It seems like yesterday but it is now more than a decade since I pored over the weekly issues of the bulletin put out by the Joint Intelligence Center Pacific Ocean Areas (JICPOA) while researching my study of U.S. intelligence and the Japanese Navy in World War II. The JICPOA bulletins were replete with surveys of Japanese defenses on various islands, articles on the characteristics of land weapons, ships, and aircraft, translations of documents, and more. I remember thinking how wonderful it would be to do a book just on this material, how it provided ample scope for an examination of intelligence performance prior to several campaigns of the Pacific war. [End Page 1006] Now Jeffrey Moore has done exactly that in his work Spies for Nimitz. Truth to tell I was more excited when picking up this book to read than I have been with any Pacific war history of recent years.
In a Saigon bar in 1996, Moore, who was in Vietnam teaching English, heard a story of scout recruiting of agents on Pacific islands from a former U.S. Army officer. That piqued his curiosity. The author's background is somewhat shadowy in the jacket notes here, which list various consultancies, but from the internal evidence is clearly related to the Marine Corps and to intelligence. He studied with naval historian Michael A. Palmer and has come away with the tools necessary to organize and arrange the material. Spies for Nimitz is the result.
The book opens with a chapter on JICPOA's organization and evolution and then swings into a series of case studies. The campaigns Moore selects are the Marshalls, Marianas, Peleliu, Iwo Jima, and Okinawa, and the intelligence preparations for the invasion of Japan. He ends with a chapter of conclusions and lessons learned, using that specific terminology. Moore uses a particular methodology. He begins with a description of the strategic background and U.S. decision to undertake the campaign, details the JICPOA survey reporting on the subject, compares this to what was discovered in the course of actual operations (basing himself on official histories and some documents), and draws preliminary conclusions. The best feature of the book is undoubtedly the appearance of map and illustrative material from the JICPOA bulletins alongside the maps of Japanese defenses drawn up for official histories, which permit a host of interesting observations.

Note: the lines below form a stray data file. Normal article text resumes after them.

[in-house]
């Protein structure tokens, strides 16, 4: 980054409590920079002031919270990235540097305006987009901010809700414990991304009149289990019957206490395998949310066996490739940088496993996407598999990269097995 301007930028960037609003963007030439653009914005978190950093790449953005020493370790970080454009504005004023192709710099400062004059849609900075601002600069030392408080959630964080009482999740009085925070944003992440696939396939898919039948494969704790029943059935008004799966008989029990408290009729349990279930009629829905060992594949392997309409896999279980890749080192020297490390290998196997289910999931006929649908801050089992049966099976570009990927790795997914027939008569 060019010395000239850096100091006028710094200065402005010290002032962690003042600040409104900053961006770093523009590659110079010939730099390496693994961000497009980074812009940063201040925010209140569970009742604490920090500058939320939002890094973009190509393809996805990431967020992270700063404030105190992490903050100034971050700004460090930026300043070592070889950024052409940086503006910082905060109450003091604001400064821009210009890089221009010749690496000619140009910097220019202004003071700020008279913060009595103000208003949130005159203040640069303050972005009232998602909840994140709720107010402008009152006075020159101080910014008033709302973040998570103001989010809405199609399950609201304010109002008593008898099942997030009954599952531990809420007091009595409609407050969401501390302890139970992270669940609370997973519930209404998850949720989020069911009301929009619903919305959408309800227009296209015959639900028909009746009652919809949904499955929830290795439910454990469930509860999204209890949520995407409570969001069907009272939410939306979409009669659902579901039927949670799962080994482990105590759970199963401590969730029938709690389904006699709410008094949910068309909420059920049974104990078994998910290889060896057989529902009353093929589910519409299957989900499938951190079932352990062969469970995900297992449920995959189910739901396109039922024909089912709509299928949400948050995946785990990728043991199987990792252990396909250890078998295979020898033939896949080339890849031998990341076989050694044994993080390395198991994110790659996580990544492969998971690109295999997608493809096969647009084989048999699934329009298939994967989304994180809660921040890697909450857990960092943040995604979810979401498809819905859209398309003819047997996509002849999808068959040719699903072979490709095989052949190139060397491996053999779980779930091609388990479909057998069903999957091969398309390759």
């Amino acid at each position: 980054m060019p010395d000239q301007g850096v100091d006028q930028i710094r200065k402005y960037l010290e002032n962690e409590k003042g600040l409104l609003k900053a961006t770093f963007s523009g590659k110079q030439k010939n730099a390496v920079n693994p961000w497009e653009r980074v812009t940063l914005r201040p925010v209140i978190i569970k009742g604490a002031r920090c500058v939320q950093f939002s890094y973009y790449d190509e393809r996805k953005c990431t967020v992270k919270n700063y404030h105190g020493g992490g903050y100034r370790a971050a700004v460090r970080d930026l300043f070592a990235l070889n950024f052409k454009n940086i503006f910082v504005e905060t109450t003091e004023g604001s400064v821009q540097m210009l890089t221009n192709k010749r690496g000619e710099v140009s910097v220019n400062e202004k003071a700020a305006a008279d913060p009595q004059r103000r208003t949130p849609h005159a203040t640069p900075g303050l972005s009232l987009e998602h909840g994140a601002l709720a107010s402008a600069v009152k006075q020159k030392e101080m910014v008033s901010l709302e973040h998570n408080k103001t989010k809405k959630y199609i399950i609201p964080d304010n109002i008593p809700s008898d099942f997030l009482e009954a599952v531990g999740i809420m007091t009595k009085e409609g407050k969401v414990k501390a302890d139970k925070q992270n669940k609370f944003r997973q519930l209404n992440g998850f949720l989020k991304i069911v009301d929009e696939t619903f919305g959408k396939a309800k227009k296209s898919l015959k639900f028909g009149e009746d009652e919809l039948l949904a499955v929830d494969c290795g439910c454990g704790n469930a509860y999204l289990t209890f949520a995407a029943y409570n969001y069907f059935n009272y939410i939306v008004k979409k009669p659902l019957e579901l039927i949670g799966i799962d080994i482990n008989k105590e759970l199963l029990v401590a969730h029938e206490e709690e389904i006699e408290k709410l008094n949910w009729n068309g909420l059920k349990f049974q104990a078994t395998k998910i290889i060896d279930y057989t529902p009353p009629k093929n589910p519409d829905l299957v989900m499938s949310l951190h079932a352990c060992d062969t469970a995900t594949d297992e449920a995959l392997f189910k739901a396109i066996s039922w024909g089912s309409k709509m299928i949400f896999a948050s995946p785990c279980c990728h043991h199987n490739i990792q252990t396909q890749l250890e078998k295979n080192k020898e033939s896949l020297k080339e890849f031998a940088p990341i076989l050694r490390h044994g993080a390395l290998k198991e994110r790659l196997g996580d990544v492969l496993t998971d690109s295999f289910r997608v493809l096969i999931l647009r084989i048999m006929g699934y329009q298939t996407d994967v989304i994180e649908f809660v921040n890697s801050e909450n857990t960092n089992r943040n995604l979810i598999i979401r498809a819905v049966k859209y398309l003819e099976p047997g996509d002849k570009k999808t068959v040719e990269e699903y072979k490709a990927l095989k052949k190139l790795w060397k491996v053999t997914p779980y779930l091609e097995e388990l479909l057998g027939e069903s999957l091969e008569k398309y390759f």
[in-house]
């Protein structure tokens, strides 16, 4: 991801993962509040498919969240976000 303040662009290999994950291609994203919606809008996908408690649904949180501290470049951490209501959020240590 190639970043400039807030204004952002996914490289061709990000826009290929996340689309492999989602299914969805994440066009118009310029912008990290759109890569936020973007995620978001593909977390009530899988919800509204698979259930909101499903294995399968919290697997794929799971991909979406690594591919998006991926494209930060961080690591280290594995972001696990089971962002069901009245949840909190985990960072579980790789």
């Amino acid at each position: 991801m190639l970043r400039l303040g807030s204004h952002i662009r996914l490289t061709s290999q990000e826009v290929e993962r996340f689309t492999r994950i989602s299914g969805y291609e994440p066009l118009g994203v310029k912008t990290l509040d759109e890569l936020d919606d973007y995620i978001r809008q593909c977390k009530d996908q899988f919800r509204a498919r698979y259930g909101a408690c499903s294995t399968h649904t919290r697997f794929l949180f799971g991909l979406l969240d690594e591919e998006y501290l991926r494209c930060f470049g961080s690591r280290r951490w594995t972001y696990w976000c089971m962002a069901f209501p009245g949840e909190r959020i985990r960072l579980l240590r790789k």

Moore writes in his preface that "no historian has thoroughly examined the history of JICPOA" (p. xiv). Unfortunately, that statement remains true. The book reads too much like a dissertation. Moore's account of JICPOA goes very little beyond bare bones and in fact follows closely the postwar internal history Nimitz's intelligence center itself prepared. The author does not deal with the intelligence relationship between Nimitz and MacArthur, provides little in the way of a narrative history of JICPOA, and aside from his administrative description in the opening chapter, deals almost exclusively with the output of just one JICPOA element, Group Four, which produced the bulletins. There is no coverage of such crucial items as the Japanese order of battle (except in the limited context of the specific islands in his case studies), Japanese air or naval operations, technology exploitation, prisoner interrogations, and so on. There is little on agent operations in support of U.S. intelligence. There are only a few instances where the author goes beyond the raw reporting in the bulletins. The most important is his very interesting observations in connection with Iwo Jima and Okinawa, about the impact of Nimitz's creation of an advanced headquarters (and intelligence center) on Guam, which left JICPOA with insufficient and inexperienced photo interpreters who underestimated the enemy garrisons. But here Moore falls victim to his sparse administrative history of JICPOA, making it impossible to see the 1945 developments in their full context. There is also no effort to deal with JICPOA surveys that might furnish comparative [End Page 1007] cases, such as...